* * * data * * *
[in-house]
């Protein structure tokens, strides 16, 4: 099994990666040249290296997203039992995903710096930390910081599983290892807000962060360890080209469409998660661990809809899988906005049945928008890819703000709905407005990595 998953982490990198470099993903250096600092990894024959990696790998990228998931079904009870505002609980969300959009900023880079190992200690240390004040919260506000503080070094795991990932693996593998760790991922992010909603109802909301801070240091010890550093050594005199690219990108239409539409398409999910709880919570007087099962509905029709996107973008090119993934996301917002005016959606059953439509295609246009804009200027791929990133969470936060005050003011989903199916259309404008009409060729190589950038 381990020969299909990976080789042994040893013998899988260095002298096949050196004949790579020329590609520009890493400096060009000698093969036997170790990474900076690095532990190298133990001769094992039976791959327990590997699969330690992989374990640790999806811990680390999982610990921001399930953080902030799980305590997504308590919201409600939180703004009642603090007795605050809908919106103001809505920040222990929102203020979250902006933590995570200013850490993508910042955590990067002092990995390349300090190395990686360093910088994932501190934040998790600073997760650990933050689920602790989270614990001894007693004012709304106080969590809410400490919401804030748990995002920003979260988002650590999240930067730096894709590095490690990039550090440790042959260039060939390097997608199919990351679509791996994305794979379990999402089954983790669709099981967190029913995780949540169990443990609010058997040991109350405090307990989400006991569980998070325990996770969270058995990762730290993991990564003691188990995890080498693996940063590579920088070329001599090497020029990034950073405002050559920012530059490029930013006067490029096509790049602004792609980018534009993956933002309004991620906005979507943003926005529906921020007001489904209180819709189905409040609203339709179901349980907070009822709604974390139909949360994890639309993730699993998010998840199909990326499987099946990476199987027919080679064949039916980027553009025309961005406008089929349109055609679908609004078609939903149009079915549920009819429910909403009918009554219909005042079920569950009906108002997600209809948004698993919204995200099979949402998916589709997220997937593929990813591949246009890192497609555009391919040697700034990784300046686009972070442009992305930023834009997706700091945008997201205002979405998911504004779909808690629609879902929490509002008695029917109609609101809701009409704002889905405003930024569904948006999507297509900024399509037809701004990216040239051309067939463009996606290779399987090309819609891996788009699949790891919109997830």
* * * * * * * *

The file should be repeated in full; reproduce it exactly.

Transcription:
[in-house]
């Protein structure tokens, strides 16, 4: 099994990666040249290296997203039992995903710096930390910081599983290892807000962060360890080209469409998660661990809809899988906005049945928008890819703000709905407005990595 998953982490990198470099993903250096600092990894024959990696790998990228998931079904009870505002609980969300959009900023880079190992200690240390004040919260506000503080070094795991990932693996593998760790991922992010909603109802909301801070240091010890550093050594005199690219990108239409539409398409999910709880919570007087099962509905029709996107973008090119993934996301917002005016959606059953439509295609246009804009200027791929990133969470936060005050003011989903199916259309404008009409060729190589950038 381990020969299909990976080789042994040893013998899988260095002298096949050196004949790579020329590609520009890493400096060009000698093969036997170790990474900076690095532990190298133990001769094992039976791959327990590997699969330690992989374990640790999806811990680390999982610990921001399930953080902030799980305590997504308590919201409600939180703004009642603090007795605050809908919106103001809505920040222990929102203020979250902006933590995570200013850490993508910042955590990067002092990995390349300090190395990686360093910088994932501190934040998790600073997760650990933050689920602790989270614990001894007693004012709304106080969590809410400490919401804030748990995002920003979260988002650590999240930067730096894709590095490690990039550090440790042959260039060939390097997608199919990351679509791996994305794979379990999402089954983790669709099981967190029913995780949540169990443990609010058997040991109350405090307990989400006991569980998070325990996770969270058995990762730290993991990564003691188990995890080498693996940063590579920088070329001599090497020029990034950073405002050559920012530059490029930013006067490029096509790049602004792609980018534009993956933002309004991620906005979507943003926005529906921020007001489904209180819709189905409040609203339709179901349980907070009822709604974390139909949360994890639309993730699993998010998840199909990326499987099946990476199987027919080679064949039916980027553009025309961005406008089929349109055609679908609004078609939903149009079915549920009819429910909403009918009554219909005042079920569950009906108002997600209809948004698993919204995200099979949402998916589709997220997937593929990813591949246009890192497609555009391919040697700034990784300046686009972070442009992305930023834009997706700091945008997201205002979405998911504004779909808690629609879902929490509002008695029917109609609101809701009409704002889905405003930024569904948006999507297509900024399509037809701004990216040239051309067939463009996606290779399987090309819609891996788009699949790891919109997830």